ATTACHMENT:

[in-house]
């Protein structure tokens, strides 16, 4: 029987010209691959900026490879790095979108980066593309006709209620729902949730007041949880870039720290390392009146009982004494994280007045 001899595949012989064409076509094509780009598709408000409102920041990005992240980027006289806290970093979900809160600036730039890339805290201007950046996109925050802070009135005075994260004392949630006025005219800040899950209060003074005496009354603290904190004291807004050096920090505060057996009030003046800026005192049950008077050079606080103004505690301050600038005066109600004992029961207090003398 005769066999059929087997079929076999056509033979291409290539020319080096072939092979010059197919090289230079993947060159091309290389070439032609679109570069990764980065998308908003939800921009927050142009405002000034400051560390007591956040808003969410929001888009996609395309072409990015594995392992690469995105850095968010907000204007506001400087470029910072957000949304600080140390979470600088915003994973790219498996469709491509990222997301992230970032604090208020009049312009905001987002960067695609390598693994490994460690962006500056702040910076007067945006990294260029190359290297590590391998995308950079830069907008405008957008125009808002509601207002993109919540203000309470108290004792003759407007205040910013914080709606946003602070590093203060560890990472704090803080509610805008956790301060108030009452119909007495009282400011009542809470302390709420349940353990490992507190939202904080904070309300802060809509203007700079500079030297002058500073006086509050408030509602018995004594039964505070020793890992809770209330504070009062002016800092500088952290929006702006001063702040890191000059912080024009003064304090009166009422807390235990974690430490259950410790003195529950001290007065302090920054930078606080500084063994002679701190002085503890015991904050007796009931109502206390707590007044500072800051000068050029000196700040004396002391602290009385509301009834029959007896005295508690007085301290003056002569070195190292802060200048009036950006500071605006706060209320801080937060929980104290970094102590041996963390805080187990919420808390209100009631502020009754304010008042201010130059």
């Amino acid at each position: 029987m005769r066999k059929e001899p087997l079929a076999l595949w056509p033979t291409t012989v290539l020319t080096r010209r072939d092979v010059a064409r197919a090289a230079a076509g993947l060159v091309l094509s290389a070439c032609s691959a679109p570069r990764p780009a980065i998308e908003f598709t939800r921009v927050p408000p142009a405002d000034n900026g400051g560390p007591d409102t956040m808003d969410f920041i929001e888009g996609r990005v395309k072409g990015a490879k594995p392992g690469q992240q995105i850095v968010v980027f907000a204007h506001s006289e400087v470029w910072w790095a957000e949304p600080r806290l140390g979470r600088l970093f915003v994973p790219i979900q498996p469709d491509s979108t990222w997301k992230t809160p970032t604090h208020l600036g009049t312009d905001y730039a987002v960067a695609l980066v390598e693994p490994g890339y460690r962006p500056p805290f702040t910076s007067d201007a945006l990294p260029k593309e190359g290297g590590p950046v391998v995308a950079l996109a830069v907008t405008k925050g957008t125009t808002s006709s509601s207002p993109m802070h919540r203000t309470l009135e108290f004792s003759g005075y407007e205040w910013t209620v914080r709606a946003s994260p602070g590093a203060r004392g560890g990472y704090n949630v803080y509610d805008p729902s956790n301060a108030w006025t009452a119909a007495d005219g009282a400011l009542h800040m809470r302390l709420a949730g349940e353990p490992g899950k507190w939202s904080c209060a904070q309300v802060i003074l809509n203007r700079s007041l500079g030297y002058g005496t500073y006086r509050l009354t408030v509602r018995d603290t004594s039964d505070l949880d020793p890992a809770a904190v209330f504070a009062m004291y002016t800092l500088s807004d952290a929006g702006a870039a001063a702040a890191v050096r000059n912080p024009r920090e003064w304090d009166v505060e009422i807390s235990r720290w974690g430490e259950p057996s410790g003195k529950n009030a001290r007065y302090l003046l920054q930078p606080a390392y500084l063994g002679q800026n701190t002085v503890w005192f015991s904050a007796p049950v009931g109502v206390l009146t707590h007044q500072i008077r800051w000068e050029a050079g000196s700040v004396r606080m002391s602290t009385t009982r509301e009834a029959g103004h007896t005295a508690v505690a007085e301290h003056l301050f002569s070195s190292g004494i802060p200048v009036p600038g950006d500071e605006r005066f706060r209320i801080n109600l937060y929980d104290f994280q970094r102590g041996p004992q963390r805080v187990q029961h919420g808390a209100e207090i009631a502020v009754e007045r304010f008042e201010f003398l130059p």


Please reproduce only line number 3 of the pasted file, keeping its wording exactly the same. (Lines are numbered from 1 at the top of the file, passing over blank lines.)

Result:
């Amino acid at each position: 029987m005769r066999k059929e001899p087997l079929a076999l595949w056509p033979t291409t012989v290539l020319t080096r010209r072939d092979v010059a064409r197919a090289a230079a076509g993947l060159v091309l094509s290389a070439c032609s691959a679109p570069r990764p780009a980065i998308e908003f598709t939800r921009v927050p408000p142009a405002d000034n900026g400051g560390p007591d409102t956040m808003d969410f920041i929001e888009g996609r990005v395309k072409g990015a490879k594995p392992g690469q992240q995105i850095v968010v980027f907000a204007h506001s006289e400087v470029w910072w790095a957000e949304p600080r806290l140390g979470r600088l970093f915003v994973p790219i979900q498996p469709d491509s979108t990222w997301k992230t809160p970032t604090h208020l600036g009049t312009d905001y730039a987002v960067a695609l980066v390598e693994p490994g890339y460690r962006p500056p805290f702040t910076s007067d201007a945006l990294p260029k593309e190359g290297g590590p950046v391998v995308a950079l996109a830069v907008t405008k925050g957008t125009t808002s006709s509601s207002p993109m802070h919540r203000t309470l009135e108290f004792s003759g005075y407007e205040w910013t209620v914080r709606a946003s994260p602070g590093a203060r004392g560890g990472y704090n949630v803080y509610d805008p729902s956790n301060a108030w006025t009452a119909a007495d005219g009282a400011l009542h800040m809470r302390l709420a949730g349940e353990p490992g899950k507190w939202s904080c209060a904070q309300v802060i003074l809509n203007r700079s007041l500079g030297y002058g005496t500073y006086r509050l009354t408030v509602r018995d603290t004594s039964d505070l949880d020793p890992a809770a904190v209330f504070a009062m004291y002016t800092l500088s807004d952290a929006g702006a870039a001063a702040a890191v050096r000059n912080p024009r920090e003064w304090d009166v505060e009422i807390s235990r720290w974690g430490e259950p057996s410790g003195k529950n009030a001290r007065y302090l003046l920054q930078p606080a390392y500084l063994g002679q800026n701190t002085v503890w005192f015991s904050a007796p049950v009931g109502v206390l009146t707590h007044q500072i008077r800051w000068e050029a050079g000196s700040v004396r606080m002391s602290t009385t009982r509301e009834a029959g103004h007896t005295a508690v505690a007085e301290h003056l301050f002569s070195s190292g004494i802060p200048v009036p600038g950006d500071e605006r005066f706060r209320i801080n109600l937060y929980d104290f994280q970094r102590g041996p004992q963390r805080v187990q029961h919420g808390a209100e207090i009631a502020v009754e007045r304010f008042e201010f003398l130059p």